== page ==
“To be honest, that was the easiest bill I’ve ever worked on,” she said. “We had the data to show how critical it is to provide these services.” [Legacy] could always offer them by piecing together grants… but having it available as a state program for everyone is really nice.”

Phelan stated in a tweet that he wrote the bill “to give Medicaid recipients more power to make their medical appointments.” He described the Uber partnership as a cost-effective use of Medicaid funds that would reduce fraud, waste, and abuse.

According to data compiled by OpenSecrets, a nonprofit research and government transparency organization, Uber spent approximately $710,000 on lobbyists in Texas that year. According to its 2022 political engagement report, Uber has a lobbying presence at the state and local levels in 46 states and the District of Columbia, and spent approximately $6.6 million on state lobbyists that year.

According to William Lyons, senior manager for social determinants of health programs at Legacy Community Health, Legacy Health continues to use grant funding to provide approximately 300 rides per month via companies such as Uber and Lyft that it schedules using third-party software.

A small number of rides are still booked using specialized medical transport vehicles. These are typically reserved for patients who live in rural areas with a scarcity of Uber and Lyft drivers, or who require specialized services such as a wheelchair lift.

Before Uber and Lyft, patients who lived further away from their nearest clinic might have had to ride a bus for two hours or more to get to an appointment, according to Lyons.

“That could mean a whole day of traveling for a medical appointment that may last 30 minutes,” he went on to say. “Many people don’t have paid leave to go to medical visits and they’re missing out on work to go to the appointment.”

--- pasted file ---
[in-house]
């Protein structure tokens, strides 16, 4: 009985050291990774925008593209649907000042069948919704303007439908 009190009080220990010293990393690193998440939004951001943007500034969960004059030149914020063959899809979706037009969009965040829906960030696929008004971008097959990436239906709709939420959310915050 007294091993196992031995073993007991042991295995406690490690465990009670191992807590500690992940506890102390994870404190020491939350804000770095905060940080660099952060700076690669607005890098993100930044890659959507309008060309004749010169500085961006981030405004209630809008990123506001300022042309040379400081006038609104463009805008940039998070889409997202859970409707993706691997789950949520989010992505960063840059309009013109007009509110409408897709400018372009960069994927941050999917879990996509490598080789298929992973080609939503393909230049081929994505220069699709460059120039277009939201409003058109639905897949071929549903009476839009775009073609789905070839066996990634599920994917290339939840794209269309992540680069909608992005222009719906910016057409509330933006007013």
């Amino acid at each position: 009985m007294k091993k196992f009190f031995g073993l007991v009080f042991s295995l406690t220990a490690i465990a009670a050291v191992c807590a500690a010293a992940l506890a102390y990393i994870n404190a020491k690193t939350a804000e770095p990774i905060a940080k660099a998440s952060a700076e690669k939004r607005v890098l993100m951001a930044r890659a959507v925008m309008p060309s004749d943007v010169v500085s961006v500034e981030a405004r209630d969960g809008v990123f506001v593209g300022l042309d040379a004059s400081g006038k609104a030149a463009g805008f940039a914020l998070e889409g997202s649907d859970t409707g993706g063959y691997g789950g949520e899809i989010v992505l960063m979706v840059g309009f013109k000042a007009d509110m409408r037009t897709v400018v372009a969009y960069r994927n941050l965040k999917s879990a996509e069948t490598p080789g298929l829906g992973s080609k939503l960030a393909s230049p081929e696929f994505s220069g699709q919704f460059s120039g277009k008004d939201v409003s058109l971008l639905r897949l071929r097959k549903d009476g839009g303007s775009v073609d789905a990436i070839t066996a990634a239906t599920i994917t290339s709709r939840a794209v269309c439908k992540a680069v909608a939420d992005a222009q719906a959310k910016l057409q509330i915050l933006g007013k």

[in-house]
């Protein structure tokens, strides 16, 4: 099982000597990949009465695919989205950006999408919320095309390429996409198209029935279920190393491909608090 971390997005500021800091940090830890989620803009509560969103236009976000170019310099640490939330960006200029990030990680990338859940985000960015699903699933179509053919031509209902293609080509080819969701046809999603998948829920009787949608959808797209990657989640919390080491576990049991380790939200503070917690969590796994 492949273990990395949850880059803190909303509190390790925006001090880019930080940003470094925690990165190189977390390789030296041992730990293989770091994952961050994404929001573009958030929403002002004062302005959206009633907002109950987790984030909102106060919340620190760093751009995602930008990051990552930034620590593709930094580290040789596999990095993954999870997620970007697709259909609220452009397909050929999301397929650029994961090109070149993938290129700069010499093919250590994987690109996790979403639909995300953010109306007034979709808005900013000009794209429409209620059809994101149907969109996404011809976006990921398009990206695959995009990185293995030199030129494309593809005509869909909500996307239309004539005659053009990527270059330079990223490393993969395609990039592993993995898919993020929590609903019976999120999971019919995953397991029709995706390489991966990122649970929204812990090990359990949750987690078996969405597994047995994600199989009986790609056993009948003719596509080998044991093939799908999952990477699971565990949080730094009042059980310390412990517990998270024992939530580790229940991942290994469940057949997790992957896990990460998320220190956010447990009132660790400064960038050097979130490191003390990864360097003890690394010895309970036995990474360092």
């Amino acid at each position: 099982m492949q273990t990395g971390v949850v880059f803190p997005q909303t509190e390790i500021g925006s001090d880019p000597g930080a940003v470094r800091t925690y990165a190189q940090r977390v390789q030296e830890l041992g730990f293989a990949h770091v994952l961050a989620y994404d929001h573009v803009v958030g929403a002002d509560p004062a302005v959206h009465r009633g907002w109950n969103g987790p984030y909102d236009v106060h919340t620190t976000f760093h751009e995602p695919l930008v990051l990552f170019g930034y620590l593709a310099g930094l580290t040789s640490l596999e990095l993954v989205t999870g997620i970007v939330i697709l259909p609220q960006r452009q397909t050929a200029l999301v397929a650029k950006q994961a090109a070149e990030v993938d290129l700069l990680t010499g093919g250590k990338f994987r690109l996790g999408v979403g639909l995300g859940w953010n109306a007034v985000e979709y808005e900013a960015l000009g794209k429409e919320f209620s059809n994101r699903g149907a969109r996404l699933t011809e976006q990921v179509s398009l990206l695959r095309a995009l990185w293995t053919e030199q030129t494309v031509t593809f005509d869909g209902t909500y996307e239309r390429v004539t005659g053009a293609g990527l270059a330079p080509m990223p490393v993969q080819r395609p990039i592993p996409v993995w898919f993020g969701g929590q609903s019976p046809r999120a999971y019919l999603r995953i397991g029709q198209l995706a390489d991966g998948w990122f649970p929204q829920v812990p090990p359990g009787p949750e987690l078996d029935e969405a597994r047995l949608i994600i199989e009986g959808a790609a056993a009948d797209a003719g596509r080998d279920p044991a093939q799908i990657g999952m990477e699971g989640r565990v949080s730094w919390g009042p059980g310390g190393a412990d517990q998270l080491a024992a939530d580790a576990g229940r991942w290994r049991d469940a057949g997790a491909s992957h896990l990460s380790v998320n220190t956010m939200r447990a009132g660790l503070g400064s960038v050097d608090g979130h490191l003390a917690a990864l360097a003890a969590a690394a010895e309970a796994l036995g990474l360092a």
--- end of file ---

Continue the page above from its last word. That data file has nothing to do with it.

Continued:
Lyons explained that, like any other program, it is only as good as its coverage area. There are still gaps, especially in rural areas where Uber and Lyft do not operate.

But in the end, he said, “this is definitely a more cost-effective way to make sure that patients can not only participate in their medical care, but also maintain a job and have their children still in school.”

According to Sutton, the agency’s community health and clinical services chief, Mississippi is likely the first state to offer rides specifically to appointments at county health departments rather than private providers. The state has one of the nation’s worst physician shortages, and county health departments are the only option for primary care in many areas.

When Uber rides become available, Mississippi’s program will provide them. To address concerns about whether there are enough Uber drivers in rural areas, Sutton said the company will collaborate with the state health department to develop a marketing strategy to recruit more drivers. Because the health department is in charge of scheduling rides, people without smartphones should be able to use the service.

Transportation is important in a rural state like Mississippi because it provides “access to care, social services, and educational opportunities,” according to Sutton.